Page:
The Century: A Popular Quarterly, Volume 112

Front Cover
Scribner & Company, 1926
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Popular passages

Page 226 - His Majesty's government view with favour the establishment in Palestine of a national home for the Jewish people and will use their best endeavours to facilitate the achievement of this object, it being clearly understood that nothing shall be done which may prejudice the civil and religious rights of existing non-Jewish communities in Palestine, or the rights and political status enjoyed by Jews in any other country.
Page 44 - I cannot praise a fugitive and cloistered virtue, unexercised and unbreathed, that never sallies out and sees her adversary, but slinks out of the race where that immortal garland is to be run for not without dust and heat.
Page 41 - I deny not, but that it is of greatest concernment in the church and commonwealth, to have a vigilant eye how books demean themselves as well as men; and thereafter to confine, imprison, and do sharpest justice on them as malefactors...
Page 723 - The many men, so beautiful! And they all dead did lie: And a thousand thousand slimy things Lived on; and so did I.
Page 620 - Thou shalt love the Lord thy God with all thy heart, and with all thy soul, and with all thy mind. This is the first and great commandment. And the second is like unto it, Thou shalt love thy neighbour as thyself. On these two commandments hang all the law and the Prophets.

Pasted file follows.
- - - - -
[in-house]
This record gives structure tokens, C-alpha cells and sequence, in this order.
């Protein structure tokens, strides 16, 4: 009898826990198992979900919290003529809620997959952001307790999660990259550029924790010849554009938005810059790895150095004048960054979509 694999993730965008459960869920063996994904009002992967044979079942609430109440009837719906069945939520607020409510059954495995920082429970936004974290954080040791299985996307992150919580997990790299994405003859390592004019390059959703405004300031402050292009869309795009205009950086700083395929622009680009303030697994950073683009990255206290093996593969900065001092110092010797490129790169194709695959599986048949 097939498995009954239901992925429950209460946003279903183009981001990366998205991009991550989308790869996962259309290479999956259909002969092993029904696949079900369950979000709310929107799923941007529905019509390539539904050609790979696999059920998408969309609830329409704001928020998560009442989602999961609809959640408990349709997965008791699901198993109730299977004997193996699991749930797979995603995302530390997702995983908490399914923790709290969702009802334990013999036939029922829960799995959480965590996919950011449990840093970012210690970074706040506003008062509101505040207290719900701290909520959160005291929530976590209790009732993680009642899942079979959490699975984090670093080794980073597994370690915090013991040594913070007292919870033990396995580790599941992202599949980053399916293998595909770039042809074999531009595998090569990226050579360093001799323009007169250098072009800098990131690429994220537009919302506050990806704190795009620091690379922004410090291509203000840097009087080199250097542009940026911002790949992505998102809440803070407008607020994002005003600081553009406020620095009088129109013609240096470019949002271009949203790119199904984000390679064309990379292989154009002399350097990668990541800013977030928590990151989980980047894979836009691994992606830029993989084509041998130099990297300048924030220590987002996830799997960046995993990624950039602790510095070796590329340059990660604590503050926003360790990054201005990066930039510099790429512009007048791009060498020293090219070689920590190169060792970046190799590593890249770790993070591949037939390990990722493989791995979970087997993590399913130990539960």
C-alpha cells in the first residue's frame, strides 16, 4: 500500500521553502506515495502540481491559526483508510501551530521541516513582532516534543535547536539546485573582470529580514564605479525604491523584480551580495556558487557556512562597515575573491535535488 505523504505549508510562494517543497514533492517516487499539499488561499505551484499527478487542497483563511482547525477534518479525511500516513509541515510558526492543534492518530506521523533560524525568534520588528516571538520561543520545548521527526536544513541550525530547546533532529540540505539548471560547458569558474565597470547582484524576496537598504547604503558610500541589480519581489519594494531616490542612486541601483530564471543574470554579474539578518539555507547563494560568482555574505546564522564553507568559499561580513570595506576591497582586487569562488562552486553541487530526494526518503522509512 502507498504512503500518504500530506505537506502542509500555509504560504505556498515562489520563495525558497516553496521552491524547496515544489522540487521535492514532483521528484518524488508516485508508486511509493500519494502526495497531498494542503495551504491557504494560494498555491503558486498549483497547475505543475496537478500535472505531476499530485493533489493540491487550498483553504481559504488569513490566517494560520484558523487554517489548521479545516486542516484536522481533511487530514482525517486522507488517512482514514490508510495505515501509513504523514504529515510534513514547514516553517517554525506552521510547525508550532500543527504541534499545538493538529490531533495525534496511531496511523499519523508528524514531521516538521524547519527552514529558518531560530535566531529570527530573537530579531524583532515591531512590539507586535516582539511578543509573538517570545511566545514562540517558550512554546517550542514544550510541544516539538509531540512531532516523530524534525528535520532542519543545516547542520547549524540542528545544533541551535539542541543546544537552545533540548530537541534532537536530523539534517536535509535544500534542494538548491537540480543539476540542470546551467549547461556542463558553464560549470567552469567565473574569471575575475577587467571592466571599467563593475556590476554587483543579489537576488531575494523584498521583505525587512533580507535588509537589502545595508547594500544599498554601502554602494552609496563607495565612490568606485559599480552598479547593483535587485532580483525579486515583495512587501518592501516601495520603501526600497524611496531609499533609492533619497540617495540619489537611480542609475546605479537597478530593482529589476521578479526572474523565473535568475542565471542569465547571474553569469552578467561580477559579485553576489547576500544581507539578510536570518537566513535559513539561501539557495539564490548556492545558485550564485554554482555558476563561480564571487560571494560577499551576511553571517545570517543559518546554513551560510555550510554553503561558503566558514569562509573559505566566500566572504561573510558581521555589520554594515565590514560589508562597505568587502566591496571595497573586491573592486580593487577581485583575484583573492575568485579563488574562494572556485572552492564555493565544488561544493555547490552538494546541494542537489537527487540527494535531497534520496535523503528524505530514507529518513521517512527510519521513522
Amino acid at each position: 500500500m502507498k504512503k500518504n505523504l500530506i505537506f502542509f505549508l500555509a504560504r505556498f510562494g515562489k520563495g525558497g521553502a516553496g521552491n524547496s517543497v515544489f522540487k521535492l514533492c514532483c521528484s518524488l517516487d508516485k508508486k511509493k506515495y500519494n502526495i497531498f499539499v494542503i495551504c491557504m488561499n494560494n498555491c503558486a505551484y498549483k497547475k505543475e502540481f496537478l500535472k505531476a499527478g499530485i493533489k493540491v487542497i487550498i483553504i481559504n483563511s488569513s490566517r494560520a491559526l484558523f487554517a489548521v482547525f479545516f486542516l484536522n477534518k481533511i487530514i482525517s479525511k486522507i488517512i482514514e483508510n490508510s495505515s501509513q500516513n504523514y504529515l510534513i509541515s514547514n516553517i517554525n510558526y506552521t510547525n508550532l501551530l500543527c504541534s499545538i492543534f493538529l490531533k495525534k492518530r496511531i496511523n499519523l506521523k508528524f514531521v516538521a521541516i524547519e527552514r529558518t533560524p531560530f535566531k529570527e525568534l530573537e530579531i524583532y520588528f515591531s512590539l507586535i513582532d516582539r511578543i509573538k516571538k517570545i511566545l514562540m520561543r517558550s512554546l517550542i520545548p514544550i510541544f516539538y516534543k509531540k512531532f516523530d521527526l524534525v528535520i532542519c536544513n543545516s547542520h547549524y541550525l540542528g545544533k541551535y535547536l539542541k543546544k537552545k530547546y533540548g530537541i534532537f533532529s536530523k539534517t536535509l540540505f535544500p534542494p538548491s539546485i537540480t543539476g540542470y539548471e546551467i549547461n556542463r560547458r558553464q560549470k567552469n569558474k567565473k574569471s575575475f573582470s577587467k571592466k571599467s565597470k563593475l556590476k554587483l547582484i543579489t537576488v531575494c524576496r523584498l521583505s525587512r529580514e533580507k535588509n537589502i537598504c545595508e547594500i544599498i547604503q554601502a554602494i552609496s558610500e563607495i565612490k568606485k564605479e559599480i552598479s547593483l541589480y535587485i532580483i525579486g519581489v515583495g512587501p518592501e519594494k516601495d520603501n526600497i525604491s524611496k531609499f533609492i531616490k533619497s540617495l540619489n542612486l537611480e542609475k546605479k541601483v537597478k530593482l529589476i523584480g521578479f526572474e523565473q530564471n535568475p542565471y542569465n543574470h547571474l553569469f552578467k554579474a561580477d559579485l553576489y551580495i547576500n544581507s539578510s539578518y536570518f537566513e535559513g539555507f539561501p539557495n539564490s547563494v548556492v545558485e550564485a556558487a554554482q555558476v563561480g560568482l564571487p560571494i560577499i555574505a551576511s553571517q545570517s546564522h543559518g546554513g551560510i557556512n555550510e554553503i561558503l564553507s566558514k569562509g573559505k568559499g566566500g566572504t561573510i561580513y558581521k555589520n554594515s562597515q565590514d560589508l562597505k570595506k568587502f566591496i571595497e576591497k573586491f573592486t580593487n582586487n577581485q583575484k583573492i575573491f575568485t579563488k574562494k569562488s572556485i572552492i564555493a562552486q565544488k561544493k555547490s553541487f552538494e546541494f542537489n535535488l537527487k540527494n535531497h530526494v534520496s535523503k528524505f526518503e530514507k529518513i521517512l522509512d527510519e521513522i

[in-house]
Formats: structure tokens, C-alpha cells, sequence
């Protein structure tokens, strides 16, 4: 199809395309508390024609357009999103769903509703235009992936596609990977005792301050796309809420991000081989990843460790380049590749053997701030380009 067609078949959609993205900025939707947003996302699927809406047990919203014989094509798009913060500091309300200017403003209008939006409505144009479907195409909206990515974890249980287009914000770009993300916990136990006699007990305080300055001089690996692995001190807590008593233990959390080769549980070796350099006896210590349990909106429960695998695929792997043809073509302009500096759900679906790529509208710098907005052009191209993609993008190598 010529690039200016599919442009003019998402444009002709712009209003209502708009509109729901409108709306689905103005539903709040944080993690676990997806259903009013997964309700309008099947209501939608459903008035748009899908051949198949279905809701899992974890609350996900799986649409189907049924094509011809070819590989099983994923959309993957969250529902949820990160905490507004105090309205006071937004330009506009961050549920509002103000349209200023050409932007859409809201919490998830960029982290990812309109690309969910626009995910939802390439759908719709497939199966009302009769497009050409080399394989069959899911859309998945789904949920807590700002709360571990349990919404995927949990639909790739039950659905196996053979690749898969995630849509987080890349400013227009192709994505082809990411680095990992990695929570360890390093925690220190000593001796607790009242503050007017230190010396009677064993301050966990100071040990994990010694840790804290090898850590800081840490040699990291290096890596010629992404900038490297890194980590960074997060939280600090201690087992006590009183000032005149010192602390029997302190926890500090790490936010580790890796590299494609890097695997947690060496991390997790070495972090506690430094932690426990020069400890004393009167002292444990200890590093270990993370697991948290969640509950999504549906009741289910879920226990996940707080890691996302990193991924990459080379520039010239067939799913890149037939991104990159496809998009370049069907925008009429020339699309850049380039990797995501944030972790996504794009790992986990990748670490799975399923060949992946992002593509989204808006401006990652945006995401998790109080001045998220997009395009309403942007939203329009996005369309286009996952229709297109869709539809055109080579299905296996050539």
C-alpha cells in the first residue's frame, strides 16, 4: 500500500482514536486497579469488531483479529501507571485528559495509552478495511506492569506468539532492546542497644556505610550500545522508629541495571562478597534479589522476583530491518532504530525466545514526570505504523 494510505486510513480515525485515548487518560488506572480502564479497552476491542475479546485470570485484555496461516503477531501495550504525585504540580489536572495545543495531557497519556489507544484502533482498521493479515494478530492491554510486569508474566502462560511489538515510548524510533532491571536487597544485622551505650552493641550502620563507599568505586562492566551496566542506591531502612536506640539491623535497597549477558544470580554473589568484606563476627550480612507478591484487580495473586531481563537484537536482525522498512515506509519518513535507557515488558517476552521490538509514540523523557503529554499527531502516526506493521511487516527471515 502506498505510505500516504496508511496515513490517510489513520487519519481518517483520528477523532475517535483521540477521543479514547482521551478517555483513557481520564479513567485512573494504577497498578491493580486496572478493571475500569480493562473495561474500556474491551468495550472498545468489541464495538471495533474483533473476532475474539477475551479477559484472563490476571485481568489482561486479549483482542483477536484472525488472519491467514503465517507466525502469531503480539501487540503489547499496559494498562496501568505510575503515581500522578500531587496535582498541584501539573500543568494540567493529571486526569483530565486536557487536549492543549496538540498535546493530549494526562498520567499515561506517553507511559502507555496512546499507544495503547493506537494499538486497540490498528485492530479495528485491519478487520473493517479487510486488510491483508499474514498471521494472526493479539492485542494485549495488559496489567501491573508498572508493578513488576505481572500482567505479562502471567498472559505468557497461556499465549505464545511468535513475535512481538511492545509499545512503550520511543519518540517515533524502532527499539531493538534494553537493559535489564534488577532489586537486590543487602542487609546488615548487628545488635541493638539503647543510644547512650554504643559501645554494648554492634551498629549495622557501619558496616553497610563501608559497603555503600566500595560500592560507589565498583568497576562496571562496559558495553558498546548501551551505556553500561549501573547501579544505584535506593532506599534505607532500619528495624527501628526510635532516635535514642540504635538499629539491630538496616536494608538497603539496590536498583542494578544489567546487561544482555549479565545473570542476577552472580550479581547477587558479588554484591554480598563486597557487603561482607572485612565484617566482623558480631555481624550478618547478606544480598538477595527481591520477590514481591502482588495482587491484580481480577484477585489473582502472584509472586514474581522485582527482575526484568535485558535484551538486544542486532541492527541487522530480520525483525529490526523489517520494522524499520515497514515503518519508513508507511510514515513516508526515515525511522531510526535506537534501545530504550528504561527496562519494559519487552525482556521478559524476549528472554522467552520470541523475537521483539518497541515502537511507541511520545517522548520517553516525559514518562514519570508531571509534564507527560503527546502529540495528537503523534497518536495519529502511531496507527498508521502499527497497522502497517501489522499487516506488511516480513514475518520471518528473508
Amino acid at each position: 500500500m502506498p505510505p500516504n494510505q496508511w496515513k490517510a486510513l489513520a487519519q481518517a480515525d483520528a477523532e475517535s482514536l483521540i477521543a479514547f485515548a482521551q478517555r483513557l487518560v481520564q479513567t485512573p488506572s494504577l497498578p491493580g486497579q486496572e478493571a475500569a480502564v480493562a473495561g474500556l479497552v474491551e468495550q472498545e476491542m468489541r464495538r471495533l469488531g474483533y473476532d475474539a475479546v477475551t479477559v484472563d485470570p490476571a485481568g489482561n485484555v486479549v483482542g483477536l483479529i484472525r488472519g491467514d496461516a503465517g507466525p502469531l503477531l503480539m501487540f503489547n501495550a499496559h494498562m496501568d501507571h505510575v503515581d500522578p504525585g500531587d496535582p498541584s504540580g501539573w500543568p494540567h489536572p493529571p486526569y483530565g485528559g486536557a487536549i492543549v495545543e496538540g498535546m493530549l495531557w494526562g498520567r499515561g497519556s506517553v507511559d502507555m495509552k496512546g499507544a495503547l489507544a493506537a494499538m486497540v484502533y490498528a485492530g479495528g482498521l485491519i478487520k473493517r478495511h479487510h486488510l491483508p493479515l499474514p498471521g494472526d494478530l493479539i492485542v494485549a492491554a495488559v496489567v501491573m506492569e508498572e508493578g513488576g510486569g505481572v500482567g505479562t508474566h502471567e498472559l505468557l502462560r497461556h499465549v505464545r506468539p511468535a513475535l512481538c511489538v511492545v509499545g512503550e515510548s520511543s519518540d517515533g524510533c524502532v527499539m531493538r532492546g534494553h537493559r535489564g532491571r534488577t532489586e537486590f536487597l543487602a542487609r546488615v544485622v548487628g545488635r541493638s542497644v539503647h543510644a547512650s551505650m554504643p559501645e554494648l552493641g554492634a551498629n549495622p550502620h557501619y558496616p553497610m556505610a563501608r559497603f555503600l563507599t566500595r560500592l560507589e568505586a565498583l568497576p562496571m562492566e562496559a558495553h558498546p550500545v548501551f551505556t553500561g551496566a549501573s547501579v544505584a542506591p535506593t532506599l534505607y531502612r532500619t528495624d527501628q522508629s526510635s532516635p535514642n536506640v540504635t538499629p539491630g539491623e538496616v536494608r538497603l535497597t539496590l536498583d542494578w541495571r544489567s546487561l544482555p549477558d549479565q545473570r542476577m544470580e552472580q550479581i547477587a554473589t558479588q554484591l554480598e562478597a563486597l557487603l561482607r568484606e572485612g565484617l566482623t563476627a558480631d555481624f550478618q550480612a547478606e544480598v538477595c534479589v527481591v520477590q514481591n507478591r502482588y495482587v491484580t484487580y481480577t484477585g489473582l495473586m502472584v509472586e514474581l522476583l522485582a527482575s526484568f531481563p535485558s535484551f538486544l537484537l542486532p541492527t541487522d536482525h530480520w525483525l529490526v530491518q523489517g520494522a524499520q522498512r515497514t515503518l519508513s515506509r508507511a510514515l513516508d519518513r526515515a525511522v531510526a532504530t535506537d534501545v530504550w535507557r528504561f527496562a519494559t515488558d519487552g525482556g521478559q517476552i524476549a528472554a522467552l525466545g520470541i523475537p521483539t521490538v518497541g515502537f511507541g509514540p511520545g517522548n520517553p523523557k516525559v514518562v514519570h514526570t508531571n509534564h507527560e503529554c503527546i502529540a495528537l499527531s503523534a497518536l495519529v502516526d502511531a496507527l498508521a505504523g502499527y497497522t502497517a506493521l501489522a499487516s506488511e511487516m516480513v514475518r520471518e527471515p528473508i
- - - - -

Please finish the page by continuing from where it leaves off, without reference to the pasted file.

Page 41 - For books are not absolutely dead things, but do contain a potency of life in them to be as active as that soul was whose progeny they are; nay they do preserve as in a vial the purest efficacy and extraction of that living intellect that bred them. I know they are as lively, and as vigorously productive, as those fabulous dragon's teeth; and being sown up and down, may chance to spring up armed men.
Page 226 - The Mandatory shall be responsible for placing the country under such political, administrative and economic conditions as will secure the establishment of the Jewish national home, as laid down in the preamble, and the development of self-governing institutions, and also for safeguarding the civil and religious rights of all the inhabitants of Palestine, irrespective of race and religion.
Page 115 - ... and shall make men sensible by the expression of his countenance that he goes, the missionary of wisdom and virtue, and visits cities and men like a sovereign and not like an interloper or a valet.
Page 251 - The true difference is that one relates what has happened, the other what may happen. Poetry, therefore, is a more philosophical and a higher thing than history: for poetry tends to express the universal, history the particular.
Page 115 - Greece venerable in the imagination, did so by sticking fast where they were, like an axis of the earth. In manly hours we feel that duty is our place.

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